A new report by an multinational group of distinguished military officers has lauded Israel for carrying out an “exemplary campaign” that fully adhered to the norms of international law during the 2014 war in Gaza.
The High Level Military Group (HLMG), which authored the report, was established earlier this year with a remit to examine “the implications for warfare where democratic nations are engaged in fighting enemies who disregard the Law of Armed Conflict (LOAC) but exploit our own nations’ adherence to LOAC for their gain.”
Rafael Bardaji, a spokesman for the group, emphasized that “In the absence of the appropriate military and legal expertise, the cumulative failure of international institutions and organisations to come to a more accurate assessment of events during the 2014 Gaza Conflict, their attempt to impose unwarranted legal norms, and their failure to make important moral distinctions between the adversaries is a problem not just for Israel.”
Bringing together senior officers from the U.S., Europe, South America, and Asia, the HLMG’s roster includes Gen. Klaus Naumann, the former German armed forces chief of staff who later served as chairman of NATO’s Military Committee; Lt.-Gen. David A. Deptula, the former director of the Combined Air Operations Center in Afghanistan; Col. Richard Kemp, the former commander of British forces in Afghanistan; and Lt.-Gen. Kamal Davar, who served as the first director general of India’s Defense Intelligence Agency. The report was compiled on the basis of six fact-finding trips to the region, with its preliminary findings announced in June.
The report asserts that the Gaza war unfolded in three phases. Missile attacks executed by Hamas and other Islamist terror groups constituted the first phase, when, as the HLMG notes, “roughly 70 percent of Israel’s population was a potential target.” The second phase commenced after “Israel determined that the continued rocket fire and the threat from Hamas’s assault tunnels necessitated a limited ground operation.” The final phase began “with Hamas continuing rocket fire against Israel and the IDF striking launch sites and other military objectives in Gaza,” before hostilities ended with an August 26 ceasefire.
Critically, while the report accepts the commonly agreed figure of over 2,000 deaths during the fighting, the HLMG nevertheless emphasized that “there are serious questions about the classifications of these deaths.”
The United Nations Office for the Coordination of Humanitarian Affairs (OCHA) information on Palestinian casualties relies on figures from the Palestinian Ministry of Health in Gaza, which is controlled by Hamas… However, even these figures show a disproportionately large percentage of casualties that were men of fighting age – about 70 percent… Efforts at categorisation are hampered by Hamas’s deliberate strategy of blurring the distinction between its fighters and civilian casualties and inflating Palestinian civilian casualty counts. Hamas’s Ministry of Interior in the Gaza Strip has gone as far as publishing guidelines urging its supporters to ensure they add the moniker ‘innocent civilian’ to descriptions of casualties.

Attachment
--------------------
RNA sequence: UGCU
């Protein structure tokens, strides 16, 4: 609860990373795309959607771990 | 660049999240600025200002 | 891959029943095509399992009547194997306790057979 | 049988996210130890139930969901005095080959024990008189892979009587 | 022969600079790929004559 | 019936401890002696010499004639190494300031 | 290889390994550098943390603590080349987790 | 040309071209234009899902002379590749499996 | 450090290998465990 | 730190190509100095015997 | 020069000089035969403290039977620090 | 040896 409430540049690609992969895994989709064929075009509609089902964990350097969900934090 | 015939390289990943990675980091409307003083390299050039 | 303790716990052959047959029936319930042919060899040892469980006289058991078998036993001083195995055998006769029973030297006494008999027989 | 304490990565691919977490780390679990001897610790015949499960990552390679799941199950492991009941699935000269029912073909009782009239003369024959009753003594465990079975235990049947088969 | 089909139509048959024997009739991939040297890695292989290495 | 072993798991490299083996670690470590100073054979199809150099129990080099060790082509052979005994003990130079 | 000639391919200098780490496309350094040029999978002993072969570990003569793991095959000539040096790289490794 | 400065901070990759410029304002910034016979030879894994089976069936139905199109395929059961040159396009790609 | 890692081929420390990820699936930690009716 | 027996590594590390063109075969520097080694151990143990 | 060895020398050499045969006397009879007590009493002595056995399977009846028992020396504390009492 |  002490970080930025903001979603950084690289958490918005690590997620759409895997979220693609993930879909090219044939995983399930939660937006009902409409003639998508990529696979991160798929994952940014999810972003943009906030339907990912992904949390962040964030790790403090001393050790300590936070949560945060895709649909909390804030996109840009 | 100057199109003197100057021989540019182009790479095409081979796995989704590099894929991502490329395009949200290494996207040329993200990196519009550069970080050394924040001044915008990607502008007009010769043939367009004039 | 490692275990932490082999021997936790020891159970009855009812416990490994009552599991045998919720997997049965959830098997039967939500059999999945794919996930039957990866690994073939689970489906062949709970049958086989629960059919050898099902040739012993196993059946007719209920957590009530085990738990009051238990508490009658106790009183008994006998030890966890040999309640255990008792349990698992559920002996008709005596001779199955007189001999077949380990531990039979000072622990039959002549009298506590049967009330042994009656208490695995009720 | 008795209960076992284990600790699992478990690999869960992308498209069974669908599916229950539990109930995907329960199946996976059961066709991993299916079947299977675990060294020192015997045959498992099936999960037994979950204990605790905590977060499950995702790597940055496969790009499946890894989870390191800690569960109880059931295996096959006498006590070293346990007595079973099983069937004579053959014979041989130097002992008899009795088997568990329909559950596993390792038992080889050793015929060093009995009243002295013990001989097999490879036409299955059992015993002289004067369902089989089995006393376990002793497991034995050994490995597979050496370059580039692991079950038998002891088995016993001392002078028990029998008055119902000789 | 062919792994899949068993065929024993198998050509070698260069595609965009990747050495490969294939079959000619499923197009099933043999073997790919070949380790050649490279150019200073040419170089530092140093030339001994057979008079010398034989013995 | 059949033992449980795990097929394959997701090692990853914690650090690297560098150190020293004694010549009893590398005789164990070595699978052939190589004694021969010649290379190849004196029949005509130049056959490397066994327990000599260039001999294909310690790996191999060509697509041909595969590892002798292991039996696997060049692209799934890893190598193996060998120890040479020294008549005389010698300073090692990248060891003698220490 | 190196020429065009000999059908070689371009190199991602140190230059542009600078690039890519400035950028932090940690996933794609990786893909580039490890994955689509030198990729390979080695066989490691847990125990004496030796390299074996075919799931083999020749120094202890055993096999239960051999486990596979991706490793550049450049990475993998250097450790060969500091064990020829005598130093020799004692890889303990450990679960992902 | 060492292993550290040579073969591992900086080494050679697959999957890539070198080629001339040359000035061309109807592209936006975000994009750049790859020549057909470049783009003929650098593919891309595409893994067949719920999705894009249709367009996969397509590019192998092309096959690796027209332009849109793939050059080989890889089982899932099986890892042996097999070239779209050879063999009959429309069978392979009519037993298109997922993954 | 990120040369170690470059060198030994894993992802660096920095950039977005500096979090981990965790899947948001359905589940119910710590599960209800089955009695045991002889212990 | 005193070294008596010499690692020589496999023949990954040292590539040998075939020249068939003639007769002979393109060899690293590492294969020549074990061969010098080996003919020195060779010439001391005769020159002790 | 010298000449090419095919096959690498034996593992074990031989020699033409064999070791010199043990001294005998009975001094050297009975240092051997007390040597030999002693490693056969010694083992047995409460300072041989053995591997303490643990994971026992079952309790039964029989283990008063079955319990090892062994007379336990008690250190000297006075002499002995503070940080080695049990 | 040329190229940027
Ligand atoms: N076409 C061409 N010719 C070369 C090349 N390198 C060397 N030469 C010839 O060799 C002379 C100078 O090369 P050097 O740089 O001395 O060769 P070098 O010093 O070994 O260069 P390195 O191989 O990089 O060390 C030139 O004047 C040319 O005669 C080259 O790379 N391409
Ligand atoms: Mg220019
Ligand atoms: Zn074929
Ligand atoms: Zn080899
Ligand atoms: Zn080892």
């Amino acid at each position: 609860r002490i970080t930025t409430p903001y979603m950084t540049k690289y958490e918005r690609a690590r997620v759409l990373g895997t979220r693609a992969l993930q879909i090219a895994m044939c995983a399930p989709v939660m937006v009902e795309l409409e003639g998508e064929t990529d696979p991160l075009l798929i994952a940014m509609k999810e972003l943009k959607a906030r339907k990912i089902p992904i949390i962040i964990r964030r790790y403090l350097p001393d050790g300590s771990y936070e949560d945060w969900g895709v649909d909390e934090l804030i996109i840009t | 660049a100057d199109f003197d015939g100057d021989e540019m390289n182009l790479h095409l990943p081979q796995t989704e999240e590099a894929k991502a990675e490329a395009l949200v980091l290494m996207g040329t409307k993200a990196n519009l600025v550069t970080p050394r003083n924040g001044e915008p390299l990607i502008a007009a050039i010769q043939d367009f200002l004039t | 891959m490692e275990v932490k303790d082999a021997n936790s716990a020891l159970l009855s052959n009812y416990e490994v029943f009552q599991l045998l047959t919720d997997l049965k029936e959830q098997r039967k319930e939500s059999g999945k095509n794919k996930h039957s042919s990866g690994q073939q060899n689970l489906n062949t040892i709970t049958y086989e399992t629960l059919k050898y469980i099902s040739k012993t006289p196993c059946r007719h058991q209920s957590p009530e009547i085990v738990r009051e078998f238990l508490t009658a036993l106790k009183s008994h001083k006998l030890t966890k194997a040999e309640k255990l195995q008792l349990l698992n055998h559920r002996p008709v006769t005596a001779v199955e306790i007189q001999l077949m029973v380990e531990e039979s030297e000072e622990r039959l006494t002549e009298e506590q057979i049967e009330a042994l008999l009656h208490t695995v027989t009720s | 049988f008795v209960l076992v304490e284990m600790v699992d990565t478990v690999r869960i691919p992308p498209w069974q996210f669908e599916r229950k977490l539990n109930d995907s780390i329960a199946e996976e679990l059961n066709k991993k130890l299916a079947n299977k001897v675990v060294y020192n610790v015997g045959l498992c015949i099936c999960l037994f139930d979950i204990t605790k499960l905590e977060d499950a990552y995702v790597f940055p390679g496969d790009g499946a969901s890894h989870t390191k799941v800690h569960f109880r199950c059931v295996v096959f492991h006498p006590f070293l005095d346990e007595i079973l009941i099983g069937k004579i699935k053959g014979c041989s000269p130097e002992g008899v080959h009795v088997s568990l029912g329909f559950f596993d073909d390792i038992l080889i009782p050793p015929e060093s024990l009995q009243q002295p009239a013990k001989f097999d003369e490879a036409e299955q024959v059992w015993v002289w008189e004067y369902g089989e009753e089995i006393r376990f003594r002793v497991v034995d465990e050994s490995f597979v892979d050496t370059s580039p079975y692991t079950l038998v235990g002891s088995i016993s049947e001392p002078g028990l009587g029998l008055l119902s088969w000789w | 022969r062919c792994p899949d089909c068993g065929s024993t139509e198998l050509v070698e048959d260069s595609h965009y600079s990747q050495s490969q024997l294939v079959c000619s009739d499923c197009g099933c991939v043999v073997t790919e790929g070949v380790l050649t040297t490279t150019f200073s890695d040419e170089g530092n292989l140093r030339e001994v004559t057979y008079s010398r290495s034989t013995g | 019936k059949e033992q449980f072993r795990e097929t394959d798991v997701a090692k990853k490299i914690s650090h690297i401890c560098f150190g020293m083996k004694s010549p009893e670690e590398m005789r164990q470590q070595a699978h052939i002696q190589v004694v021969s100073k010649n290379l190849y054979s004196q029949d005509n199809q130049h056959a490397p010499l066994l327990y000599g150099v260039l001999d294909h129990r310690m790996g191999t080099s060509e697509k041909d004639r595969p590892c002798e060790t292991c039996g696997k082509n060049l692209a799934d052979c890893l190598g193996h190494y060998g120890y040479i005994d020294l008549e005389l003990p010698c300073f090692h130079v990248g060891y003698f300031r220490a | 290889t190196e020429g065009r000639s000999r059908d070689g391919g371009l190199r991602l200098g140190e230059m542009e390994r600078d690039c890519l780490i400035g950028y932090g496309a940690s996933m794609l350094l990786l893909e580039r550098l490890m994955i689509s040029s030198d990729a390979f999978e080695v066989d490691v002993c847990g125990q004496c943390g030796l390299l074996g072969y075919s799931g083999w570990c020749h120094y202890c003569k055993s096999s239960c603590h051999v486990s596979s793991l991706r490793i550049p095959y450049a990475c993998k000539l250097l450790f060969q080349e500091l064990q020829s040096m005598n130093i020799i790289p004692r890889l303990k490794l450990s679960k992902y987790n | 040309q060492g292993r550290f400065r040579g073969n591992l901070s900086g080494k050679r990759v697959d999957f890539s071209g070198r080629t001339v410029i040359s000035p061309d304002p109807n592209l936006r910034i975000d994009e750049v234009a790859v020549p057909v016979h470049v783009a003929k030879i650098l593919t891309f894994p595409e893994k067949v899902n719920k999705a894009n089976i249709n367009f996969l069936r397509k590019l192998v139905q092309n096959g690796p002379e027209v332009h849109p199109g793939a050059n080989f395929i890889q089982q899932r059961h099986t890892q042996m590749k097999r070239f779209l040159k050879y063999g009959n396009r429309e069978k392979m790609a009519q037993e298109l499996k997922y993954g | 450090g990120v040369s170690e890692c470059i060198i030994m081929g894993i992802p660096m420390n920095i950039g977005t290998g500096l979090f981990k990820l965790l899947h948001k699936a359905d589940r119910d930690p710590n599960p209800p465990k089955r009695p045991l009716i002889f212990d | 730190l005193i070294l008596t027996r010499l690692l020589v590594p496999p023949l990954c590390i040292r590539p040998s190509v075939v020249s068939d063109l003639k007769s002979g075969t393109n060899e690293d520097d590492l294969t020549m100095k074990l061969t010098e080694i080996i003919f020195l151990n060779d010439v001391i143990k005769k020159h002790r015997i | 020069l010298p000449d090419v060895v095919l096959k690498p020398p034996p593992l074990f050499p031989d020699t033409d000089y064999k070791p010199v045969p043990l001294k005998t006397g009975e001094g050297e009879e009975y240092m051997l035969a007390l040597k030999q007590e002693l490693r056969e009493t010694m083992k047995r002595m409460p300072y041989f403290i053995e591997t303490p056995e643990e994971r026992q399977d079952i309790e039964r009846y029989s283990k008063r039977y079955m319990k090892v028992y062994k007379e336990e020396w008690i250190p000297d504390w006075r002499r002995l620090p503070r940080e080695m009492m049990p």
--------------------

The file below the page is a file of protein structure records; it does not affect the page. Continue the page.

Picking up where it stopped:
The report argues that Hamas’ “strategic concept” outright rejects the Law of Armed Conflict, or LOAC, while it simultaneously exploits Israel’s adherence to the same. In that regard, the report highlights the “unlawful tactic of encouraging the use of human shields to avert strikes on its military infrastructure embedded in urban Gaza” adopted by Hamas. Eighteen months later, that same tactic is now on display in areas under the control of Islamic State, such as the city of Ramadi in western Iraq.
Conversely, IDF planners received high praise from the HLMG for instituting a “multi-stage process for approval in order to ensure LOAC compliance” in the selection of military targets. The group determined that “IDF investigative mechanisms and procedures are sufficiently independent, subject to recourse in the civilian legal system and organised according to valid principles which we recognise from our own and other democratic systems of judicial oversight of military operations.”
“We can be categorically clear that Israel’s conduct in the 2014 Gaza Conflict met and in some respects exceeded the highest standards we set for our own nations’ militaries,” the HLMG concluded. The report further noted that “in reviewing commentary from the United Nations Human Rights Council, a number of NGOs such as Amnesty International, and sections of the media commentary on the 2014 Gaza Conflict, there are stark, unwarranted condemnations of the IDF’s conduct that do not accord with our own examination.”
Assessing the implications of the Gaza war for other democracies facing the threat of Islamist terrorism, the report observed that “democratic values and our individual nations in the current era already has and will likely continue to necessitate military action…Israel’s experience carries important strategic, tactical and operational lessons for other democratic nations’ armies battling some of the most brutal and dangerous adversaries since the Second World War.”
HLMG coordinator Davis Lewin underscored this last point during a telephone interview with The Tower. “The HLMG has recognized that these politically motivated slanders directed against Israel could eventually compromise, perhaps fatally, the efforts of other democracies to combat terrorism,” Lewin said. “Too many NGOs who claim to be defending human rights don’t have the expertise to make credible judgements on either the conduct of military operations or the laws of war.”
[Photo: Heinrich-Böll-Stiftung / Flickr]